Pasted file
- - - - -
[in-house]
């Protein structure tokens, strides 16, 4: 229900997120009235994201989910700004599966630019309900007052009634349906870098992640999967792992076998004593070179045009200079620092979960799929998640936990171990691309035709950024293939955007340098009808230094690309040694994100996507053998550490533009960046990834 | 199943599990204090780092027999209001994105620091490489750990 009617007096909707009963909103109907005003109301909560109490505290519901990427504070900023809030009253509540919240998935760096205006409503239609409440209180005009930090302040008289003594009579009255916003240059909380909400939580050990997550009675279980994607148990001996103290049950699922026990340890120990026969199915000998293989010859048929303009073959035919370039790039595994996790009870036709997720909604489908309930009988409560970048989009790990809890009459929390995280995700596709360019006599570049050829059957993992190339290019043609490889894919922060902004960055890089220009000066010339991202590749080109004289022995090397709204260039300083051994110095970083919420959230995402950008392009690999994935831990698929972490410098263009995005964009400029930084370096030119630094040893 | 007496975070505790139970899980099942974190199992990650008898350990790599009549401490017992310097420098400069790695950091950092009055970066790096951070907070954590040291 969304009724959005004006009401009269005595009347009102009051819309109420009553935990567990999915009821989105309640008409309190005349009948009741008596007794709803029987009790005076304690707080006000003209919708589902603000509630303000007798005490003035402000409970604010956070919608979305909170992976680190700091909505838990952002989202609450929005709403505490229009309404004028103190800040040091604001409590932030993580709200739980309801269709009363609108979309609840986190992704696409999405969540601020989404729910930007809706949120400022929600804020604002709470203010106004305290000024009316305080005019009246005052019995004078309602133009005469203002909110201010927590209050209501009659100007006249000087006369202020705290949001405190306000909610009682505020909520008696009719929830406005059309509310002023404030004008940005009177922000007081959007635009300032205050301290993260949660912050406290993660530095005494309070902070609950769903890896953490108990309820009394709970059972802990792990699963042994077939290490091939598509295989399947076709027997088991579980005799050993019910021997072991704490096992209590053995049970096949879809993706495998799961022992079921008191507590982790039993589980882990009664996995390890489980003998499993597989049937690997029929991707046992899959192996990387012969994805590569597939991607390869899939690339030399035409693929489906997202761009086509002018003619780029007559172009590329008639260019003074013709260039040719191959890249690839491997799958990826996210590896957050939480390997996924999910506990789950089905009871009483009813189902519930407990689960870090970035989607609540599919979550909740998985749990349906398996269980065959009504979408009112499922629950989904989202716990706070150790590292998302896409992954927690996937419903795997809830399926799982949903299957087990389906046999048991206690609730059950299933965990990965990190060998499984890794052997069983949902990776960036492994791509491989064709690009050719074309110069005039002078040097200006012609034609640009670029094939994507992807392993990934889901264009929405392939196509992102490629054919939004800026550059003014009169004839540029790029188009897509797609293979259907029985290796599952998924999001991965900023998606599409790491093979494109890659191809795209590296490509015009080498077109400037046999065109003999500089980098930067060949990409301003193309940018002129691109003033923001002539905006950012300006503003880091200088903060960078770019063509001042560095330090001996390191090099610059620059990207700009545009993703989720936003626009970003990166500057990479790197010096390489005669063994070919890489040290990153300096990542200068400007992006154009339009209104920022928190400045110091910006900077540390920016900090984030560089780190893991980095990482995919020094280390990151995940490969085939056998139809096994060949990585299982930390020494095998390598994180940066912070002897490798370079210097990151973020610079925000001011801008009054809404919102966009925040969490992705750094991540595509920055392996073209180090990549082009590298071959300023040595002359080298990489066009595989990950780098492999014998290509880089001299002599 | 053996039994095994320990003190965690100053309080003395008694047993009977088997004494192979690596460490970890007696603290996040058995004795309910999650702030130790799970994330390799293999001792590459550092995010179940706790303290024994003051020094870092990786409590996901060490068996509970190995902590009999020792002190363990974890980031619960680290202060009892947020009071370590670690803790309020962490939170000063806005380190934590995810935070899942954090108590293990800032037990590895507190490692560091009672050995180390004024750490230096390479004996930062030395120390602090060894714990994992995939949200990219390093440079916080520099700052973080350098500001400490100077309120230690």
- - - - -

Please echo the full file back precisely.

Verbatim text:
[in-house]
């Protein structure tokens, strides 16, 4: 229900997120009235994201989910700004599966630019309900007052009634349906870098992640999967792992076998004593070179045009200079620092979960799929998640936990171990691309035709950024293939955007340098009808230094690309040694994100996507053998550490533009960046990834 | 199943599990204090780092027999209001994105620091490489750990 009617007096909707009963909103109907005003109301909560109490505290519901990427504070900023809030009253509540919240998935760096205006409503239609409440209180005009930090302040008289003594009579009255916003240059909380909400939580050990997550009675279980994607148990001996103290049950699922026990340890120990026969199915000998293989010859048929303009073959035919370039790039595994996790009870036709997720909604489908309930009988409560970048989009790990809890009459929390995280995700596709360019006599570049050829059957993992190339290019043609490889894919922060902004960055890089220009000066010339991202590749080109004289022995090397709204260039300083051994110095970083919420959230995402950008392009690999994935831990698929972490410098263009995005964009400029930084370096030119630094040893 | 007496975070505790139970899980099942974190199992990650008898350990790599009549401490017992310097420098400069790695950091950092009055970066790096951070907070954590040291 969304009724959005004006009401009269005595009347009102009051819309109420009553935990567990999915009821989105309640008409309190005349009948009741008596007794709803029987009790005076304690707080006000003209919708589902603000509630303000007798005490003035402000409970604010956070919608979305909170992976680190700091909505838990952002989202609450929005709403505490229009309404004028103190800040040091604001409590932030993580709200739980309801269709009363609108979309609840986190992704696409999405969540601020989404729910930007809706949120400022929600804020604002709470203010106004305290000024009316305080005019009246005052019995004078309602133009005469203002909110201010927590209050209501009659100007006249000087006369202020705290949001405190306000909610009682505020909520008696009719929830406005059309509310002023404030004008940005009177922000007081959007635009300032205050301290993260949660912050406290993660530095005494309070902070609950769903890896953490108990309820009394709970059972802990792990699963042994077939290490091939598509295989399947076709027997088991579980005799050993019910021997072991704490096992209590053995049970096949879809993706495998799961022992079921008191507590982790039993589980882990009664996995390890489980003998499993597989049937690997029929991707046992899959192996990387012969994805590569597939991607390869899939690339030399035409693929489906997202761009086509002018003619780029007559172009590329008639260019003074013709260039040719191959890249690839491997799958990826996210590896957050939480390997996924999910506990789950089905009871009483009813189902519930407990689960870090970035989607609540599919979550909740998985749990349906398996269980065959009504979408009112499922629950989904989202716990706070150790590292998302896409992954927690996937419903795997809830399926799982949903299957087990389906046999048991206690609730059950299933965990990965990190060998499984890794052997069983949902990776960036492994791509491989064709690009050719074309110069005039002078040097200006012609034609640009670029094939994507992807392993990934889901264009929405392939196509992102490629054919939004800026550059003014009169004839540029790029188009897509797609293979259907029985290796599952998924999001991965900023998606599409790491093979494109890659191809795209590296490509015009080498077109400037046999065109003999500089980098930067060949990409301003193309940018002129691109003033923001002539905006950012300006503003880091200088903060960078770019063509001042560095330090001996390191090099610059620059990207700009545009993703989720936003626009970003990166500057990479790197010096390489005669063994070919890489040290990153300096990542200068400007992006154009339009209104920022928190400045110091910006900077540390920016900090984030560089780190893991980095990482995919020094280390990151995940490969085939056998139809096994060949990585299982930390020494095998390598994180940066912070002897490798370079210097990151973020610079925000001011801008009054809404919102966009925040969490992705750094991540595509920055392996073209180090990549082009590298071959300023040595002359080298990489066009595989990950780098492999014998290509880089001299002599 | 053996039994095994320990003190965690100053309080003395008694047993009977088997004494192979690596460490970890007696603290996040058995004795309910999650702030130790799970994330390799293999001792590459550092995010179940706790303290024994003051020094870092990786409590996901060490068996509970190995902590009999020792002190363990974890980031619960680290202060009892947020009071370590670690803790309020962490939170000063806005380190934590995810935070899942954090108590293990800032037990590895507190490692560091009672050995180390004024750490230096390479004996930062030395120390602090060894714990994992995939949200990219390093440079916080520099700052973080350098500001400490100077309120230690």